Friday, September 15, 2006

Boston Film Festival 2006 Day Six: Ways of the Flesh

Missed days five and seven, both days when the cable company's annoying refusal to schedule around when I could be home caused me to work from the house. I don't know about other folks, but I have a hard time getting work done when I'm home, and not just because the VPN connection and power supply have a knack for choosing terrible half-seconds to not work. And, yesterday, there was a query kicking my butt. Fortunately, most of the movies shown during the days I missed already have release dates scheduled (heck, I missed The Last Kiss on Tuesday and it opens today), and the others are ones I'm okay with missing. I'd rather not, but I can deal.

Which left Ways of the Flesh as my mid-week getaway to the film festival. Not a bad movie, not a great one. I probably wouldn't give it many second thoughts if it wasn't part of a festival program, but since it's independently produced and chosen to screen by people I assume know something about film, I'm more likely to give it a chance than I would if it were just film #8 on the multiplex's marquee.

The picture in the program was dark and reproduced in such a way that I didn't realize this was something aimed at the African-American audience. The story itself is hardly black-specific at all, although some of the execution left me not nearly as amused as it maybe ought to have. In a way, these African-American-oriented films have the same sort of effect on me as Bollywood - my brain just doesn't have the jacks to interface with them properly, and as much as I appreciate that they're made for someone with a different cultural background, that doesn't obligate me to really like them.

And yet, the writer/director looked nearly as white as me - I told Matt afterward that he reminded me of Wallace Shawn minus thirty years and plus a fair amount of hair. He had that kind of voice, and it's certainly not the voice you expect to hear going on about how studios don't know how to connect with the black audience outside of T&A-laden gangsta flicks. Which, of course, is absolutely true; it's just a bit tricky to accept someone who looks a lot more like me than that audience as the voice of authority on the subject.

Ways of the Flesh

* * ½ (out of four)
Seen 13 September 2006 at AMC Boston Common #18 (Boston Film Festival)

The opening credits to Ways of the Flesh don't quite come out and say "based on a true story", although they imply it, and during the Q&A after the movie, writer/director Dennis Cooper never came close to talking about a real Dr. Zachary. Where these characters came from doesn't really matter; I'm just curious to know whether the muted feel of this movie is Cooper trying to show specific people or whole groups in a good light.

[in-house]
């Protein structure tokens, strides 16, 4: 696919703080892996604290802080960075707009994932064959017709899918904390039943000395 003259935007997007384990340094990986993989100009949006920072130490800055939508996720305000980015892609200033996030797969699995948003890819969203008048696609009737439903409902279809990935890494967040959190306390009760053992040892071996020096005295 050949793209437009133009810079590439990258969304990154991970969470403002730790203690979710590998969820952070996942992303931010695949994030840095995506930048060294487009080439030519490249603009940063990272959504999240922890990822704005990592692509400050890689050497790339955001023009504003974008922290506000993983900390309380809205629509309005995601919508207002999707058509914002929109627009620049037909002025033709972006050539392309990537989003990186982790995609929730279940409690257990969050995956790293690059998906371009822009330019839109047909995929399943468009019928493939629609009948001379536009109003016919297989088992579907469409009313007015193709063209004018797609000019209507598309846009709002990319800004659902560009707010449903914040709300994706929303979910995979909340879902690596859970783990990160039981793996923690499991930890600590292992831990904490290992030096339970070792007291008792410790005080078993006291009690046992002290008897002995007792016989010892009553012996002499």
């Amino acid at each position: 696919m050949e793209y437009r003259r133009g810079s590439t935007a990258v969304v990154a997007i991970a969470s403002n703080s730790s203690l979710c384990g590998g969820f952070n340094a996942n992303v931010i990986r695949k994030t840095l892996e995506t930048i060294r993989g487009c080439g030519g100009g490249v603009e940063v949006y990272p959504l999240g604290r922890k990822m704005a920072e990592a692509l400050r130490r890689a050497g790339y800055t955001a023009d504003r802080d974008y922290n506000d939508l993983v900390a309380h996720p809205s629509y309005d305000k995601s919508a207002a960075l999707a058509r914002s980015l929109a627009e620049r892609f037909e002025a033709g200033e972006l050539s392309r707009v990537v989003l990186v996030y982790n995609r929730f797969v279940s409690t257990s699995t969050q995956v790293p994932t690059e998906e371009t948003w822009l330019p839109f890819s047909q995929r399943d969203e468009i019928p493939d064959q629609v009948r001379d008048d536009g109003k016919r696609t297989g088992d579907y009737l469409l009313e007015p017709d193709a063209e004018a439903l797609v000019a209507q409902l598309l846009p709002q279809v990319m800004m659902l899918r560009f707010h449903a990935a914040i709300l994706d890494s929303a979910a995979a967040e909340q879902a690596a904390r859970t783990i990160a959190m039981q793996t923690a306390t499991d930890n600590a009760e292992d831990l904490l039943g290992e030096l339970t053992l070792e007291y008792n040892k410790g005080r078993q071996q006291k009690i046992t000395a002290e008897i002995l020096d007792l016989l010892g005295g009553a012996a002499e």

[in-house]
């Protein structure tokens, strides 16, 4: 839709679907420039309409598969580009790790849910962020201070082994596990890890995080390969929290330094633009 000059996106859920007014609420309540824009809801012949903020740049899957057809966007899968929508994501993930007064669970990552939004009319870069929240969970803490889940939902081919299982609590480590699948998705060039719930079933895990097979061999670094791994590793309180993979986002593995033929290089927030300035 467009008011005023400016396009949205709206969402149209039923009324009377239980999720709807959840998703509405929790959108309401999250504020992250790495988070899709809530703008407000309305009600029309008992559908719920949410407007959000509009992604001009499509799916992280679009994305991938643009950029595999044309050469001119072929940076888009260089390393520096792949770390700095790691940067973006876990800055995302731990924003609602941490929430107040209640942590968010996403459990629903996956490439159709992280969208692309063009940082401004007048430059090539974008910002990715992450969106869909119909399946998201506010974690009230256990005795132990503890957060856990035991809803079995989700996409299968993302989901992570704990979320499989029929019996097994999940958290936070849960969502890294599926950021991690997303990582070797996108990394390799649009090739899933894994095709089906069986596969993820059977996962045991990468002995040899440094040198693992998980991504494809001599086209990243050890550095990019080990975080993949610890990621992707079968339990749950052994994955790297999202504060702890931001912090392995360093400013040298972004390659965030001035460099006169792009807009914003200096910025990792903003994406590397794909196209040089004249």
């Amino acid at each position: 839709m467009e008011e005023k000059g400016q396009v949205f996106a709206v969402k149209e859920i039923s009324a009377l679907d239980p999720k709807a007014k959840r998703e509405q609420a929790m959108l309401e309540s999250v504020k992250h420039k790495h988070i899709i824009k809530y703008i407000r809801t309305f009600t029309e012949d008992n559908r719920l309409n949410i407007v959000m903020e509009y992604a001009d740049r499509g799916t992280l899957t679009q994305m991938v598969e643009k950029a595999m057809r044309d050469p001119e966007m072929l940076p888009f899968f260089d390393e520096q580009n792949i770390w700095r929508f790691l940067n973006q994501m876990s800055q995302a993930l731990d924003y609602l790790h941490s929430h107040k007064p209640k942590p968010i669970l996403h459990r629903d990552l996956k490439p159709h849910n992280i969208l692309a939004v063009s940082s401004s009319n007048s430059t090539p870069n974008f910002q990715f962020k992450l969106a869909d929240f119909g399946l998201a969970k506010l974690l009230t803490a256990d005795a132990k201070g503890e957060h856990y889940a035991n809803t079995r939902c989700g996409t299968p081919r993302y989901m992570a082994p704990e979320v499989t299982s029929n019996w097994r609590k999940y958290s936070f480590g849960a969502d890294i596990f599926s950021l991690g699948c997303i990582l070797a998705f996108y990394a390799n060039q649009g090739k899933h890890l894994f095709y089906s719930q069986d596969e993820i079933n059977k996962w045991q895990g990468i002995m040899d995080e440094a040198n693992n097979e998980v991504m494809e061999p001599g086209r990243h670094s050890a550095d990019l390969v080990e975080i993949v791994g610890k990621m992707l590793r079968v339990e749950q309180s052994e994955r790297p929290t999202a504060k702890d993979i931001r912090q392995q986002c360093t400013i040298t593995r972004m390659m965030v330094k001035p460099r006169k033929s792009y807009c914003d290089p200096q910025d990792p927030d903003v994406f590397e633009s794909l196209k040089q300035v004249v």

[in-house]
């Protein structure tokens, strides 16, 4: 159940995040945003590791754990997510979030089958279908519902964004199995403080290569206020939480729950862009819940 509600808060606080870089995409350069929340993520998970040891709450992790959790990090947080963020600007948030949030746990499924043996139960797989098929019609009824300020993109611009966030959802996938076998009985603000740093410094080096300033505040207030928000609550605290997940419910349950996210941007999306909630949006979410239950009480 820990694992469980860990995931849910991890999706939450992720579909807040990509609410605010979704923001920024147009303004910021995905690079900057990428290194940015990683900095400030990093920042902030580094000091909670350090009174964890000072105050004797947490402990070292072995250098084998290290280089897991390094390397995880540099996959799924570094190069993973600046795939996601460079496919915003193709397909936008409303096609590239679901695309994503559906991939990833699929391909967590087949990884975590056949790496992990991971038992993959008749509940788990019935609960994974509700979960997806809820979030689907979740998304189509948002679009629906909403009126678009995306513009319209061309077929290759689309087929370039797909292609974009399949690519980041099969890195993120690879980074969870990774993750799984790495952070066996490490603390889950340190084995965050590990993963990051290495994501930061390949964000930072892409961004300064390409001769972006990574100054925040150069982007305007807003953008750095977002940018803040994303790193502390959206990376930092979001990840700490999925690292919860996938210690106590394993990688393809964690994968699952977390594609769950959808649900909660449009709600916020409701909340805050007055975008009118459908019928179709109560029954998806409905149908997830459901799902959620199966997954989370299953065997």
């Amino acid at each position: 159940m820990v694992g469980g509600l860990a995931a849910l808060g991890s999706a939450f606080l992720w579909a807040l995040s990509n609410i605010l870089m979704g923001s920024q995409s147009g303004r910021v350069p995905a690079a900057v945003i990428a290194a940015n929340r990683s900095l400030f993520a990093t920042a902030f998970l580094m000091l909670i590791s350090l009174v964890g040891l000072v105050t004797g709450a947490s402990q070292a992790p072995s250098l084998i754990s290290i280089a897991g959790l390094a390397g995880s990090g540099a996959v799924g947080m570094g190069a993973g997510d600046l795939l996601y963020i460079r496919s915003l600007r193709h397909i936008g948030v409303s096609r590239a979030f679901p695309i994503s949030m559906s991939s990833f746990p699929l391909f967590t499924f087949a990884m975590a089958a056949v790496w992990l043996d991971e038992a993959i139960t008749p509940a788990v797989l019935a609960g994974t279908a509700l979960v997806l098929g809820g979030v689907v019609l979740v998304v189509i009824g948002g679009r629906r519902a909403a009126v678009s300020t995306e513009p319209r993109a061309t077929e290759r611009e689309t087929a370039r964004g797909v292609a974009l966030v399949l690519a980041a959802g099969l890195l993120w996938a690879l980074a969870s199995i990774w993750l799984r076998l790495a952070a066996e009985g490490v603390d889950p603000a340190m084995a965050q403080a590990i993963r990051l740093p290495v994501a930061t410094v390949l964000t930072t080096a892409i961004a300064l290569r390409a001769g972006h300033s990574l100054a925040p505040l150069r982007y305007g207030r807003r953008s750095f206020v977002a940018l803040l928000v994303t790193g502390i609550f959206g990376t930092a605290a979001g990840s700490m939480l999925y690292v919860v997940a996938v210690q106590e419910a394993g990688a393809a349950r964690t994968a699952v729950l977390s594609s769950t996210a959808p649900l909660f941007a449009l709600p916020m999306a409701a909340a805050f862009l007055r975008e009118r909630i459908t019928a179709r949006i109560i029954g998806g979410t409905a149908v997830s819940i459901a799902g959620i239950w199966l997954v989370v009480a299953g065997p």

Inspired by a real person or not, Dr. Sidney Zachary (Wood Harris) is the film's narrator, constantly dictating material for his book and standup comedy routine into a tape recorder. He's doing some research on laughter as a palliative medicine, and also observing one of his new interns, Dr. Ray Howard (Brian J. White). Howard is a gifted Harvard graduate who has left Boston for Florida because of a woman (Mya), and comes with a well-deserved reputation as a player. Assisting Sidney with his literary endeavors is his girlfriend Donna (Zoe Saldana), an artist whose life he once saved; supporting cast includes arrogant department head Dr. Graves (Scott Paulin), his sycophant Dr. Propper (David S. Lee), and nervous intern Mitchell Kwan (Kenneth Choi).

All of this goes into Sidney's tape recorder and on-screen, and indeed the very beginning announces what kind of genre tropes we're in for: The mentor who has run-ins with an uncaring bureaucrat, the muse who inspires him, the cocky player who becomes a better man. And it's not so much the standard pieces that are the problem so much as their announcement; when the narrator neatly summarizes the movie up front, then what follows has to either cleverly subvert those expectations or be the best darn example of them that it can be (or at least be as good as an average episode of Grey's Anatomy). It doesn't help that Sidney, having chosen Ray as the subject of his book, occasionally discusses Ray's growth as a doctor and a person with Donna or Ray himself; it's elementary self-referentiality that doesn't make the movie seem any cleverer, even if one or two of the scenes are kind of cute. Similarly, I'm not sure how a story about someone making use of humor is, itself, funny - even when the jokes are on, the audience is a little too aware of the effort to make them funny.

Read the rest at HBS.

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